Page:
TK: Yeah. I think that the beginning of all of this was cable TV. It was in 1996 when Fox and CNN and MSNBC started fracturing us into different groups that had a different set of facts. I think what we're saying is that social media is just that on steroids, because instead of there being three versions of the truth, in the United States, there are 100 million versions of the truth. I mean, you see this, you see this even on the left, or on the right, which is that Republicans can't even align and neither can Democrats. They're completely fractured. And part of the reason that they're fractured is that there is not an - and they talk about this in the film - there's no concept anymore of truth. There's no concept of shared truth, but I blame cable TV for starting this whole thing in terms of polarisation. So I think you're right that that is a problem. Social media by virtue of the technology and the ability to create your own CNN, you know, your personal news network, makes it even worse. 

SS: I'm trying to pinpoint something here, help me out, because I'm talking about whether we should be targeting in this case the huge tech giants or something more narrow and particular. For instance, we've heard accusations in Facebook fomented off-line ethnic cleansing in Myanmar. But like an old fashion radio program has fomented as much graver genocide in Rwanda, for instance. And we see broadcasters being held responsible, not the radio technology. What is the argument for treating the tech companies of today differently? Do you know what I mean? 

TK: Um, well, the argument in the United States - and I testified in front of Congress about this very issue, the United States is back in 1996. Around the same time, coincidentally, the cable was, you know, fracturing us. There is a law called Section 230. And what it does is it allows these tech companies to propagate and publish any content they want, and they're not liable for it. It's the Freedom of Information and Decency Act. I may be getting that name wrong, but it's Section 230. And the testimony that I gave basically suggested that they need to look at 230 and they need to amend 230 because you're right, news organisations are liable. If you say something that's, you know, libel, factually incorrect, etc. you have a liability, you are held accountable. If anyone can say anything, and anyone can propagate anything that's popular and inflammatory, we can create some really serious societal problems.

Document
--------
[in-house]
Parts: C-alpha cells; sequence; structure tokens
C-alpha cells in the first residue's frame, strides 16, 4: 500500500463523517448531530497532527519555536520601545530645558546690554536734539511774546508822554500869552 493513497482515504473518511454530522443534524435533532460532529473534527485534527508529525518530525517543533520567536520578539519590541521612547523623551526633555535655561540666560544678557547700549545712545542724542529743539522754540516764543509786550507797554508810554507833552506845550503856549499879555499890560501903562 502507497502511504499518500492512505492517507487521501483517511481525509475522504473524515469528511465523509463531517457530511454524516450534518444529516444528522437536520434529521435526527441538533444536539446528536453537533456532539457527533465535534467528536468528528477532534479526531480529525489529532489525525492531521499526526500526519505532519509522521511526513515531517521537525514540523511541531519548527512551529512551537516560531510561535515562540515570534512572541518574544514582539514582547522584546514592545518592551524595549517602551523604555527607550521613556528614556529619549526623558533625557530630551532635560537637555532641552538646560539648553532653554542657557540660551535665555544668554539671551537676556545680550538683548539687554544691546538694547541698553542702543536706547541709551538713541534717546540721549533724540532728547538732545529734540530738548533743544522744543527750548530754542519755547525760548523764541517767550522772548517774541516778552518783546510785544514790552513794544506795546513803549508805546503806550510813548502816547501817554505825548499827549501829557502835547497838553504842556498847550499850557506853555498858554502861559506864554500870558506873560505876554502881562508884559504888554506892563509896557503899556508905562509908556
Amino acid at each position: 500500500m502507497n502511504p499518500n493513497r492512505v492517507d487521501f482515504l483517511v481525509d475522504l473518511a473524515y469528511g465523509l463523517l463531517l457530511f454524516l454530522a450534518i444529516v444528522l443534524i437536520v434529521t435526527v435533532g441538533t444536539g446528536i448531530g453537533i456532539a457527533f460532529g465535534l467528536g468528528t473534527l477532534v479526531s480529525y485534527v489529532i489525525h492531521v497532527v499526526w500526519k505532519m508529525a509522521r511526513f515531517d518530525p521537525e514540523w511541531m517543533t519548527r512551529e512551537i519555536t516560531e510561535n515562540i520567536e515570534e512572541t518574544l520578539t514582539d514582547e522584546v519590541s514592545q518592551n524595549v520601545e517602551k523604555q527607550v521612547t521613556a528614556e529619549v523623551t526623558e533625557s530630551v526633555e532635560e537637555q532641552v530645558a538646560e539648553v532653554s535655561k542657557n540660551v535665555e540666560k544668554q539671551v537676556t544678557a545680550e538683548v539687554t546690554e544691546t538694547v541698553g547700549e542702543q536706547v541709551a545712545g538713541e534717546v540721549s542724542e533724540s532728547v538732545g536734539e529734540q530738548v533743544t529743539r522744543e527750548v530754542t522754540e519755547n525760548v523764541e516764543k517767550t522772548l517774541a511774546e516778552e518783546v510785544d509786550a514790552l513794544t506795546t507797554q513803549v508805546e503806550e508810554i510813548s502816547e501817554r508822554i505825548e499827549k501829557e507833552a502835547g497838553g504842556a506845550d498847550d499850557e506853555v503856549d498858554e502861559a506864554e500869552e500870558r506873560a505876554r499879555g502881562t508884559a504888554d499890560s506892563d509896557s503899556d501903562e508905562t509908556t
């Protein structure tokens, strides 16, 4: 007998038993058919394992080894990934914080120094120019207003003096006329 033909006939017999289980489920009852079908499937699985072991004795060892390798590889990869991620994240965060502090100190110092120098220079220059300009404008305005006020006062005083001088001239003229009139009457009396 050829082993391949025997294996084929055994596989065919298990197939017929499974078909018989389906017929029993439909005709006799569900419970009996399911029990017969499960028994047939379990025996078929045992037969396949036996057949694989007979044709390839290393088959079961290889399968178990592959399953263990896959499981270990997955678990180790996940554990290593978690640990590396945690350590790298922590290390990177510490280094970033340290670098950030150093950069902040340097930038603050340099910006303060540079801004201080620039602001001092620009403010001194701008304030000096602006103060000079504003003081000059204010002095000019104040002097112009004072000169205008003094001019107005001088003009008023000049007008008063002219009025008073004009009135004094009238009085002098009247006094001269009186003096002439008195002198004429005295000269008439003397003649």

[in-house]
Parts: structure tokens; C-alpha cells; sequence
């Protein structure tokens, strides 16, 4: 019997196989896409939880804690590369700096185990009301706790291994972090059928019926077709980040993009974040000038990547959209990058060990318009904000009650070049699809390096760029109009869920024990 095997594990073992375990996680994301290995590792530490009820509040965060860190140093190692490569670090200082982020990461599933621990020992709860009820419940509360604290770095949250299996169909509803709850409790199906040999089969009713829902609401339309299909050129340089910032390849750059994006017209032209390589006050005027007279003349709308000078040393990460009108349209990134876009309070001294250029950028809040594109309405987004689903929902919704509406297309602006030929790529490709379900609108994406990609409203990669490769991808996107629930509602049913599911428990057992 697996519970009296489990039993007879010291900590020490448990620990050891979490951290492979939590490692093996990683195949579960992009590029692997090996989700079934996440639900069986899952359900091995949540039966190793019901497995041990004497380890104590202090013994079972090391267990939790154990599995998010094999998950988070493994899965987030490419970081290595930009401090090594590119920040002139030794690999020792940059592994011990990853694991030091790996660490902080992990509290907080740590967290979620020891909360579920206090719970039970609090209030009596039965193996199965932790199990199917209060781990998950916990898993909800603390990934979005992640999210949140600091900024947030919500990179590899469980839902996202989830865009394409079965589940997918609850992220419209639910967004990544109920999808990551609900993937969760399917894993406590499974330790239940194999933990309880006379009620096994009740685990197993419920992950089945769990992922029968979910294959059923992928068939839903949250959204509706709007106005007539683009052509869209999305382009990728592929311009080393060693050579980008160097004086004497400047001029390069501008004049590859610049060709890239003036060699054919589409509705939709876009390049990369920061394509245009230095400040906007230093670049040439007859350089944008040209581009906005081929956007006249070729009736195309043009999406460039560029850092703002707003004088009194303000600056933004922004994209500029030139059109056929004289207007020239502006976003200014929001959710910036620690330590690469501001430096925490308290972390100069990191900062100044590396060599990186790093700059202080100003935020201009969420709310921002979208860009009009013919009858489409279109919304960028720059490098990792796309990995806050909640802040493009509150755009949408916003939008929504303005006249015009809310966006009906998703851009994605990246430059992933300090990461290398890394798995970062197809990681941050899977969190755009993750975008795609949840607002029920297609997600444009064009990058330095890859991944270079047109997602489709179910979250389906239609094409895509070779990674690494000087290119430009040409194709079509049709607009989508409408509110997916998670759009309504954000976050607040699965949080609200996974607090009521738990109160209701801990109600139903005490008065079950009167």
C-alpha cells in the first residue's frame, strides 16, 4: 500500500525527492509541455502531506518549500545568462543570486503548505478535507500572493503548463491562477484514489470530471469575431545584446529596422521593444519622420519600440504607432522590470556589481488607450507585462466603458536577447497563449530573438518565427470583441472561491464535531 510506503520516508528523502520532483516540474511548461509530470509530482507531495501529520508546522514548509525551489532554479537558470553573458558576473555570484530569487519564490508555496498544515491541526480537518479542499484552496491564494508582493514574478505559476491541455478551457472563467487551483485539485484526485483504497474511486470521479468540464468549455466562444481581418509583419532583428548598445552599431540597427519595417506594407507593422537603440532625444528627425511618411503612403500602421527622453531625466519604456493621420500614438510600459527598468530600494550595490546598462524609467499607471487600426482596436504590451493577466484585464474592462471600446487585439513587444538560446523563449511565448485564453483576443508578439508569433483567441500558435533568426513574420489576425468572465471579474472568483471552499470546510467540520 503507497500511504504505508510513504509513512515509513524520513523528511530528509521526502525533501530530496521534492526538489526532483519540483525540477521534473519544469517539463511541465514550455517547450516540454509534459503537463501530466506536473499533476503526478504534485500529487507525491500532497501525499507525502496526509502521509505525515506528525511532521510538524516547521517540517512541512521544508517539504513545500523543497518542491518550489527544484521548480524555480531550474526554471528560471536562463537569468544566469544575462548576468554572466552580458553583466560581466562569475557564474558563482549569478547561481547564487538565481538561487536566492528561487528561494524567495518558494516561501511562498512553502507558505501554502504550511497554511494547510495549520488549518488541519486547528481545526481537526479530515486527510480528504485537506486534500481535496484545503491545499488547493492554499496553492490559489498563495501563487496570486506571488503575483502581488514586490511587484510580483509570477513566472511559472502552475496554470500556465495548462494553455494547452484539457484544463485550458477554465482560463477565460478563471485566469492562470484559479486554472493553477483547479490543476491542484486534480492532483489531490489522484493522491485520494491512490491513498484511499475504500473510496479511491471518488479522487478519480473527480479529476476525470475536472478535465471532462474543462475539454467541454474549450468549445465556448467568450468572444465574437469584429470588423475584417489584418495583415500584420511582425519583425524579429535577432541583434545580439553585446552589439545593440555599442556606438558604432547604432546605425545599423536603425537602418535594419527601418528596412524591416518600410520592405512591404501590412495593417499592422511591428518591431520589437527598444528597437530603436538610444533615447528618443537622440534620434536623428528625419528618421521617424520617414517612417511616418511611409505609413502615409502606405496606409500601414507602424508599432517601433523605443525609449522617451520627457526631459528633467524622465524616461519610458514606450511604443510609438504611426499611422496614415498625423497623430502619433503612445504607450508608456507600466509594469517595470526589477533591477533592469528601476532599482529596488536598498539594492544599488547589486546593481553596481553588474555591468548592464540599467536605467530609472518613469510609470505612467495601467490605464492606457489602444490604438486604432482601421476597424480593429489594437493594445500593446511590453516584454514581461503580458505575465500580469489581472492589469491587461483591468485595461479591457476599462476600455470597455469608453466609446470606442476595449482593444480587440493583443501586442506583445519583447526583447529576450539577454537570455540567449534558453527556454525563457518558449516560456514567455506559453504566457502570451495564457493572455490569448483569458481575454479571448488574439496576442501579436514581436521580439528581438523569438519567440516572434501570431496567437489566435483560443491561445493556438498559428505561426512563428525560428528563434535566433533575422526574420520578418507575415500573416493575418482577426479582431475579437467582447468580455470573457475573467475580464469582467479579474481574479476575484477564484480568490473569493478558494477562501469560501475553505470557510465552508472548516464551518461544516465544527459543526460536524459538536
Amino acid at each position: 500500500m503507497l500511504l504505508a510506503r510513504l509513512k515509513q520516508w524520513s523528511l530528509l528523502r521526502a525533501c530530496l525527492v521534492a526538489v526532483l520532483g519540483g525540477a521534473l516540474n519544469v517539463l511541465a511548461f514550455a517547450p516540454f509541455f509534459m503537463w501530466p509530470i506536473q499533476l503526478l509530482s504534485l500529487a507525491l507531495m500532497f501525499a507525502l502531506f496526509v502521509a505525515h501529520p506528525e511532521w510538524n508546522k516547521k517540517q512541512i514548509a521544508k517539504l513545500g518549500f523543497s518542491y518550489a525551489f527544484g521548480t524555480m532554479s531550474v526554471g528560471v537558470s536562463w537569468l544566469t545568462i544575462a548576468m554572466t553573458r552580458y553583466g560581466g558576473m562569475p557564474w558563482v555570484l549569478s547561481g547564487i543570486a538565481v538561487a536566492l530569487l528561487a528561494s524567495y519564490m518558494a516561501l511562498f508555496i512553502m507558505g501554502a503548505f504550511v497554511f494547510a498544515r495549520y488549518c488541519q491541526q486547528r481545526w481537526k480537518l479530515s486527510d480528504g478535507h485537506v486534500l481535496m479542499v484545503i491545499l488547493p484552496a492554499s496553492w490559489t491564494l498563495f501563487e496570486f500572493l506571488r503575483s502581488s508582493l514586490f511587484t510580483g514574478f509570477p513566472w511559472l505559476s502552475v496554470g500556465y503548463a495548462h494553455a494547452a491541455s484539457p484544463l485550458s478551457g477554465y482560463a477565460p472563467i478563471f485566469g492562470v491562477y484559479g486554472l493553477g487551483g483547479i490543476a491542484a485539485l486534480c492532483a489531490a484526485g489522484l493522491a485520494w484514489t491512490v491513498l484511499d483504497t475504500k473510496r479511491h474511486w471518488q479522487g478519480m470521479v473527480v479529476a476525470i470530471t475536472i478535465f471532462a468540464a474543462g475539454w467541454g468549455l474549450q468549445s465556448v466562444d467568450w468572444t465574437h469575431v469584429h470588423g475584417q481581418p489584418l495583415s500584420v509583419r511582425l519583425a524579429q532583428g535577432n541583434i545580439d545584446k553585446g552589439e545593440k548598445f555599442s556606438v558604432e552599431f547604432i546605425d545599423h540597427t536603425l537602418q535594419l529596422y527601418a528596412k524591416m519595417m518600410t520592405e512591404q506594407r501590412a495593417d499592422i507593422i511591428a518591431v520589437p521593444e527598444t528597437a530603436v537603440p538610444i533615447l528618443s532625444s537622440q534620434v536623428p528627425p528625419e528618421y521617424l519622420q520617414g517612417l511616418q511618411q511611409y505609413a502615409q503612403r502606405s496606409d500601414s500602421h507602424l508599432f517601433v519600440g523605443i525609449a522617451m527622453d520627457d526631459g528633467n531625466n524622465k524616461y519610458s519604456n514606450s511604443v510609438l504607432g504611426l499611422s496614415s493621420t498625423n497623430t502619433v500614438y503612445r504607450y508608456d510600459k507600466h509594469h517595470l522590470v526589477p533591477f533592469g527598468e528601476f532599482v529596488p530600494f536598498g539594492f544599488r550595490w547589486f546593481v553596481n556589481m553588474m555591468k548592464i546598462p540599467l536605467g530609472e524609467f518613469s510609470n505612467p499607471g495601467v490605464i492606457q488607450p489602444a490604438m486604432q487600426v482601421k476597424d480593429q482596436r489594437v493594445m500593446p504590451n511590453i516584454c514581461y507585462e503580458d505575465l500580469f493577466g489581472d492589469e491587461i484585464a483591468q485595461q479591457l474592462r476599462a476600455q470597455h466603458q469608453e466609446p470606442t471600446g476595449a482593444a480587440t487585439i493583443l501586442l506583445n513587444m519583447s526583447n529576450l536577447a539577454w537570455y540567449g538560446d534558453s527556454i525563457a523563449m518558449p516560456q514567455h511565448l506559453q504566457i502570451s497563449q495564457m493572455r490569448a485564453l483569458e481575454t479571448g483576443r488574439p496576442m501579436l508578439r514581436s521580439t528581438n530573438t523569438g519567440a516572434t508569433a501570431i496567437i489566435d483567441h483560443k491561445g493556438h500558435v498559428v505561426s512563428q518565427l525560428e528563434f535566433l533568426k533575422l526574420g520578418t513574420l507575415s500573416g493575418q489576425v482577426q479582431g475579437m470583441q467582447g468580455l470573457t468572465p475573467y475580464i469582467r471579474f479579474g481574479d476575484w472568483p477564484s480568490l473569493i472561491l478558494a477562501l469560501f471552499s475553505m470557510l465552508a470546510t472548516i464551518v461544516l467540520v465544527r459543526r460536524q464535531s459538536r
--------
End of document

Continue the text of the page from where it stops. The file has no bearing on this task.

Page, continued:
SS: Here's a question turned from the other side. For instance, the co-creator of the Facebook Like button tells us in the film that his team just wanted to create something that will be good, that would foster goodwill, enable people to reassure each other, and notes that he didn't expect teenage depression or the ‘like addiction’ to come out of it. But addiction to being liked one way or another has, once again, nothing to do with Instagram. It's human nature. Right? So I'm just wondering, are we sort of scapegoating the big tech because we're just too embarrassed to admit that our behaviour is ugly at times and we're just blaming our ages-old vanity on Facebook? 

TK: Yeah, um, I think that's a good point. I mean, my takeaway from the film is twofold. Maybe, threefold. One is that the companies need to take more responsibility and accountability, the governments may need to step in if they don't do that swiftly enough. And we as individuals are responsible, too. We are making choices that are not in our best interests. And we've lost control of our phones. For a number of the reasons that you mentioned, we've lost control of our phones because we've let them prey on our vanity, our need to be right, our need for recognition, our need for other people to inflate our reputation. All of these things are sort of human tendencies that on social media get really tapped into. And we have personal responsibility to make, I think, different choices if we conclude that these things have taken over our lives in the same way that I have a responsibility if I drink too much to figure out a path to get that back in control because I don't like the consequences it's creating in my life. I think the same is true of cigarettes, the same is true of eating too much sugar. So I agree with you, I think it's silly. And I don't agree with people who just say, “Look, it's not my fault social media, they're the ones who are making me pick this thing up.” 

SS: So talking about cigarettes, you were Facebook's head of monetisation, and you've admitted in the documentary that you helped make Facebook ‘as addictive as cigarettes’. That's your quote. So I’m just wondering, is it a figure of speech, or are these two addictions indeed driven by the same processes in the brain?